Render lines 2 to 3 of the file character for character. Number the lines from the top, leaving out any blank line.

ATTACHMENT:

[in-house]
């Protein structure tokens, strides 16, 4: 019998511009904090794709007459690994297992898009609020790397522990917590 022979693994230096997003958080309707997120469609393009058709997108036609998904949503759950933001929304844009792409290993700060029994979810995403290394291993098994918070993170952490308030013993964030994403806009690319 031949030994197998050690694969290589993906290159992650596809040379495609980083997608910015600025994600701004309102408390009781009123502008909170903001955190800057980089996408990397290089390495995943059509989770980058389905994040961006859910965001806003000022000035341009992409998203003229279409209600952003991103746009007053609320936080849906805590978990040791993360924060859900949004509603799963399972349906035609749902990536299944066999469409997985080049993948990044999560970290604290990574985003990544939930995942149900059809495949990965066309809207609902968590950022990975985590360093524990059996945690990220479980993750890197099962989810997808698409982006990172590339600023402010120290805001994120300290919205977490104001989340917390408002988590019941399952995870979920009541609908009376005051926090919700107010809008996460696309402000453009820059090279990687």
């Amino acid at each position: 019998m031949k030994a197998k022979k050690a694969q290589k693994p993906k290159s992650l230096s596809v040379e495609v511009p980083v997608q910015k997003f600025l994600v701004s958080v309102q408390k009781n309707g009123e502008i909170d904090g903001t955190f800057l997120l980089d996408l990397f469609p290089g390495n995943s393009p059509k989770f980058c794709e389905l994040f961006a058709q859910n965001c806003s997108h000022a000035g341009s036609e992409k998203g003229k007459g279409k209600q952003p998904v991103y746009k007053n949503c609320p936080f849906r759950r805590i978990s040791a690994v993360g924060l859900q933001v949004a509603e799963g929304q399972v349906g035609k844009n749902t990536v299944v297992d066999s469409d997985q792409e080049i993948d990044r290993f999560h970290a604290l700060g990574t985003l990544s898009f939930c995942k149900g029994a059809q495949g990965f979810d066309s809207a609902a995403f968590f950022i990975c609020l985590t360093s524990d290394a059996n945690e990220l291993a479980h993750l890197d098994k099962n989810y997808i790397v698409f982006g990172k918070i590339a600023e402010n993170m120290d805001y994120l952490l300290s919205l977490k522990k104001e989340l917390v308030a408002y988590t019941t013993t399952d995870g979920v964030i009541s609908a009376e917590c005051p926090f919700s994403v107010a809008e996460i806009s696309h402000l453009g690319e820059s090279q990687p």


């Protein structure tokens, strides 16, 4: 019998511009904090794709007459690994297992898009609020790397522990917590 022979693994230096997003958080309707997120469609393009058709997108036609998904949503759950933001929304844009792409290993700060029994979810995403290394291993098994918070993170952490308030013993964030994403806009690319 031949030994197998050690694969290589993906290159992650596809040379495609980083997608910015600025994600701004309102408390009781009123502008909170903001955190800057980089996408990397290089390495995943059509989770980058389905994040961006859910965001806003000022000035341009992409998203003229279409209600952003991103746009007053609320936080849906805590978990040791993360924060859900949004509603799963399972349906035609749902990536299944066999469409997985080049993948990044999560970290604290990574985003990544939930995942149900059809495949990965066309809207609902968590950022990975985590360093524990059996945690990220479980993750890197099962989810997808698409982006990172590339600023402010120290805001994120300290919205977490104001989340917390408002988590019941399952995870979920009541609908009376005051926090919700107010809008996460696309402000453009820059090279990687």
């Amino acid at each position: 019998m031949k030994a197998k022979k050690a694969q290589k693994p993906k290159s992650l230096s596809v040379e495609v511009p980083v997608q910015k997003f600025l994600v701004s958080v309102q408390k009781n309707g009123e502008i909170d904090g903001t955190f800057l997120l980089d996408l990397f469609p290089g390495n995943s393009p059509k989770f980058c794709e389905l994040f961006a058709q859910n965001c806003s997108h000022a000035g341009s036609e992409k998203g003229k007459g279409k209600q952003p998904v991103y746009k007053n949503c609320p936080f849906r759950r805590i978990s040791a690994v993360g924060l859900q933001v949004a509603e799963g929304q399972v349906g035609k844009n749902t990536v299944v297992d066999s469409d997985q792409e080049i993948d990044r290993f999560h970290a604290l700060g990574t985003l990544s898009f939930c995942k149900g029994a059809q495949g990965f979810d066309s809207a609902a995403f968590f950022i990975c609020l985590t360093s524990d290394a059996n945690e990220l291993a479980h993750l890197d098994k099962n989810y997808i790397v698409f982006g990172k918070i590339a600023e402010n993170m120290d805001y994120l952490l300290s919205l977490k522990k104001e989340l917390v308030a408002y988590t019941t013993t399952d995870g979920v964030i009541s609908a009376e917590c005051p926090f919700s994403v107010a809008e996460i806009s696309h402000l453009g690319e820059s090279q990687p």